In both the US and UK research done by the Talent Board nearly half of all applicants said they took time to research the company before they applied. And guess what they were looking for?

Yep, that’s right, the employer’s values.

In the UK research 42% said they would be looking for a company’s values – number one on the list.

What’s more, they were most likely to be looking for this information on the employer’s careers website. Not only is it great to hear that careers websites are alive and well, it is also within the employer’s control to manage this element of the candidate experience.

The Anchor Points of Employer Branding

To put into perspective how this ties together, employer branding focuses on four key attributes:

  1. Perceptions – what do candidates think it’s going to be like to work for that organisation and what is this based on?
  2. Influences – who is saying what? Employee referrals, family, friends, social media or Glassdoor?
  3. Expectations – Absorbing all of this, what are candidates expecting and how does this compare against the reality of the experience – either before, during or after the job application?
  4. Behaviours – do the behaviors of the recruiter and hiring manager, for example, stack up with the promises? If not, there’s a systemic failure that will ultimately have a cost attached.

Thinking about each of these in the context of recruiting and retention activities is a pretty good scorecard to check against. When someone applies for a job they will already be thinking what it will be like to work there?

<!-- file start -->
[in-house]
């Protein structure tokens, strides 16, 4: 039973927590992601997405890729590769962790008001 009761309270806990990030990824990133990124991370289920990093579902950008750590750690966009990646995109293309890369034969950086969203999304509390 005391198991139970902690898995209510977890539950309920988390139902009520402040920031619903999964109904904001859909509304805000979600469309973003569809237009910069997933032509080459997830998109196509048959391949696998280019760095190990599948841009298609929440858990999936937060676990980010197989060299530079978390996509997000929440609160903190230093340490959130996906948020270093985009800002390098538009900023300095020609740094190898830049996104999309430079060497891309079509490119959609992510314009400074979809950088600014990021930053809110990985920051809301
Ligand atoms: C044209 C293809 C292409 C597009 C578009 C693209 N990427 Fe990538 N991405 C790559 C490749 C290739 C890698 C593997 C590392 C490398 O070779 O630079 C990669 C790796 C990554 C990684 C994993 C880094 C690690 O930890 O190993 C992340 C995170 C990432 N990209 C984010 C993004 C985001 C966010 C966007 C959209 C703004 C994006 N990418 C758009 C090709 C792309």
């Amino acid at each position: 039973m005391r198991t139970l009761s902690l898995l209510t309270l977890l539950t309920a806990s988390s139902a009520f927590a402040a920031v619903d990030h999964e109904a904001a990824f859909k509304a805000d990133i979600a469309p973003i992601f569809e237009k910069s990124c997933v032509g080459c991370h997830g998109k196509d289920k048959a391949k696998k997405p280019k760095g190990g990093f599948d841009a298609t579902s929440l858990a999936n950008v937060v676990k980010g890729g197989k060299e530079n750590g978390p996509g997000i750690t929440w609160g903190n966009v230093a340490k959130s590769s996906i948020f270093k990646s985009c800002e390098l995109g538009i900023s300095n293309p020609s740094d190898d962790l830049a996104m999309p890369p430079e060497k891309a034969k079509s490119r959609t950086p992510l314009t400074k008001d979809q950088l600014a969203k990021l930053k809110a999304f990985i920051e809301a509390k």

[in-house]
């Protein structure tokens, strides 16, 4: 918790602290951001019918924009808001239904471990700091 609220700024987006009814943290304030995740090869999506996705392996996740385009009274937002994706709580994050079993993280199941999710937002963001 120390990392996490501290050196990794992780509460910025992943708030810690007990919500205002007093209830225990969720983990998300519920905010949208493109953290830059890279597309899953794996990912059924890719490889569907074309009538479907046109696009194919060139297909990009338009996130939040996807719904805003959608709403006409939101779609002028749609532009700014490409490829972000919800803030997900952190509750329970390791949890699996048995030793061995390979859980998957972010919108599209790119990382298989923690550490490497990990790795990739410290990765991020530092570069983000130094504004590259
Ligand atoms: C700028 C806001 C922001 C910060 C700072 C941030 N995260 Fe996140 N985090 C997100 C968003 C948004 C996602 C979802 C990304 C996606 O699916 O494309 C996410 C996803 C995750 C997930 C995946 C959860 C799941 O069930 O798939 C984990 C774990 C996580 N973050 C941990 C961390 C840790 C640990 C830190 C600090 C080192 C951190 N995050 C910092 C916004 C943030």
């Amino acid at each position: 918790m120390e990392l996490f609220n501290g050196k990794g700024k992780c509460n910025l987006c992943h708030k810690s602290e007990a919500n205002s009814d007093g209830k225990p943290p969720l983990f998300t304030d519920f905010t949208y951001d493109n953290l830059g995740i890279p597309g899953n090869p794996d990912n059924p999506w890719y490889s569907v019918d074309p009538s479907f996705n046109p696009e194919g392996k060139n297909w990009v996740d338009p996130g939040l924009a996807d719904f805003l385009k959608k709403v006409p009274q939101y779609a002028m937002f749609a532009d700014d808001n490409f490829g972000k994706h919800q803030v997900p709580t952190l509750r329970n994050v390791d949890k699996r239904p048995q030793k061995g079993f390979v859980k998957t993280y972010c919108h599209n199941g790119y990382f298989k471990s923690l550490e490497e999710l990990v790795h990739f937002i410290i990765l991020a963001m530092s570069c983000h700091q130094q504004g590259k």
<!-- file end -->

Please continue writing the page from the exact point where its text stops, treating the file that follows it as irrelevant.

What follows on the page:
This is a journey of no return. One way or another their expectations will be forming and, as an employer, you will be judged.

The lines of demarcation are blurred

Also, consider this. If an organisation is not getting their candidate experience right, they’re probably also not getting their hiring practices and onboarding right either.

Candidate experience isn’t something that starts and stops at application.

Evidence points to the fact that those who have effective on-boarding practices in place will have significantly improved retention rates than those who don’t. Those behaviors and values needs to transcend into the whole employee life cycle.

Hiring relationships are changing

The hiring relationship is changing and is now a two-way relationship between employer and recruiter. Candidate expectations are higher. Information is more accessible and reputation management is critical.

Employer branding and candidate experience are both part of the same journey. There isn’t one without the other. Only by devoting the same level of energy and efforts across the whole brand experience will organisations truly succeed in managing all components of their employer brand and their candidate experience.


You can hear more on this subject including further research and the strategic implications of employer branding and candidates experience in this Recruiting Future Podcast with Matt Alder. Click hear to listen: